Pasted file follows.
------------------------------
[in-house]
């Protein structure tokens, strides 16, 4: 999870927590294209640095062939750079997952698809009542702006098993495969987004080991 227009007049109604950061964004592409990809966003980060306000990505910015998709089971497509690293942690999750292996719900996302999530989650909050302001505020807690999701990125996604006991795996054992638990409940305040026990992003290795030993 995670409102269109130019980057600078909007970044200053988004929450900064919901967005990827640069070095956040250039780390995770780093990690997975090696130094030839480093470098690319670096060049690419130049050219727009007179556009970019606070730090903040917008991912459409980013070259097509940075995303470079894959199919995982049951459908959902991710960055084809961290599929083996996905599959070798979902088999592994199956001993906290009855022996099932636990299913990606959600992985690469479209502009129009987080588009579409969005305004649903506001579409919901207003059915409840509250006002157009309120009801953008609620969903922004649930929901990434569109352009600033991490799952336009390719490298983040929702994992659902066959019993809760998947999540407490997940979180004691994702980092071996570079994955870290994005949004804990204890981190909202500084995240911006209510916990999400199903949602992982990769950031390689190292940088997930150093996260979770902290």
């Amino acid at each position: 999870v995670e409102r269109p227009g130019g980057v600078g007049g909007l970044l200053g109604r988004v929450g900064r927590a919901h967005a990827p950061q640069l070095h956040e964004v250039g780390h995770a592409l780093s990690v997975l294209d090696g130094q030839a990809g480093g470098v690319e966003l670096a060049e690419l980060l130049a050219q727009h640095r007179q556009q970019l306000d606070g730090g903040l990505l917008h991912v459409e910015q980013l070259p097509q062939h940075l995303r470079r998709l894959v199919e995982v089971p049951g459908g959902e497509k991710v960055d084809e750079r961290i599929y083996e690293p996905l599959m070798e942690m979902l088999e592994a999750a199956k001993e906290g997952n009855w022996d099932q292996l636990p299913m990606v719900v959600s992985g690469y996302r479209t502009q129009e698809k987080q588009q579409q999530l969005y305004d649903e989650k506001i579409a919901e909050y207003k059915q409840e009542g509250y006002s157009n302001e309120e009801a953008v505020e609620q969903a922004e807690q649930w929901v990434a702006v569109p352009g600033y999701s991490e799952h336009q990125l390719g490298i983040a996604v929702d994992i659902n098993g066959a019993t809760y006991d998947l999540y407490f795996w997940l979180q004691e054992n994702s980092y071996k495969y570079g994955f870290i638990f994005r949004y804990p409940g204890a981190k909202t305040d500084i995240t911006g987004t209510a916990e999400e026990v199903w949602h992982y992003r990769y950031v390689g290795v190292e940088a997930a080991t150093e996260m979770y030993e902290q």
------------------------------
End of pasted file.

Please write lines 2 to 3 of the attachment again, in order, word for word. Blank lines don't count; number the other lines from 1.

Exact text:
């Protein structure tokens, strides 16, 4: 999870927590294209640095062939750079997952698809009542702006098993495969987004080991 227009007049109604950061964004592409990809966003980060306000990505910015998709089971497509690293942690999750292996719900996302999530989650909050302001505020807690999701990125996604006991795996054992638990409940305040026990992003290795030993 995670409102269109130019980057600078909007970044200053988004929450900064919901967005990827640069070095956040250039780390995770780093990690997975090696130094030839480093470098690319670096060049690419130049050219727009007179556009970019606070730090903040917008991912459409980013070259097509940075995303470079894959199919995982049951459908959902991710960055084809961290599929083996996905599959070798979902088999592994199956001993906290009855022996099932636990299913990606959600992985690469479209502009129009987080588009579409969005305004649903506001579409919901207003059915409840509250006002157009309120009801953008609620969903922004649930929901990434569109352009600033991490799952336009390719490298983040929702994992659902066959019993809760998947999540407490997940979180004691994702980092071996570079994955870290994005949004804990204890981190909202500084995240911006209510916990999400199903949602992982990769950031390689190292940088997930150093996260979770902290």
């Amino acid at each position: 999870v995670e409102r269109p227009g130019g980057v600078g007049g909007l970044l200053g109604r988004v929450g900064r927590a919901h967005a990827p950061q640069l070095h956040e964004v250039g780390h995770a592409l780093s990690v997975l294209d090696g130094q030839a990809g480093g470098v690319e966003l670096a060049e690419l980060l130049a050219q727009h640095r007179q556009q970019l306000d606070g730090g903040l990505l917008h991912v459409e910015q980013l070259p097509q062939h940075l995303r470079r998709l894959v199919e995982v089971p049951g459908g959902e497509k991710v960055d084809e750079r961290i599929y083996e690293p996905l599959m070798e942690m979902l088999e592994a999750a199956k001993e906290g997952n009855w022996d099932q292996l636990p299913m990606v719900v959600s992985g690469y996302r479209t502009q129009e698809k987080q588009q579409q999530l969005y305004d649903e989650k506001i579409a919901e909050y207003k059915q409840e009542g509250y006002s157009n302001e309120e009801a953008v505020e609620q969903a922004e807690q649930w929901v990434a702006v569109p352009g600033y999701s991490e799952h336009q990125l390719g490298i983040a996604v929702d994992i659902n098993g066959a019993t809760y006991d998947l999540y407490f795996w997940l979180q004691e054992n994702s980092y071996k495969y570079g994955f870290i638990f994005r949004y804990p409940g204890a981190k909202t305040d500084i995240t911006g987004t209510a916990e999400e026990v199903w949602h992982y992003r990769y950031v390689g290795v190292e940088a997930a080991t150093e996260m979770y030993e902290q």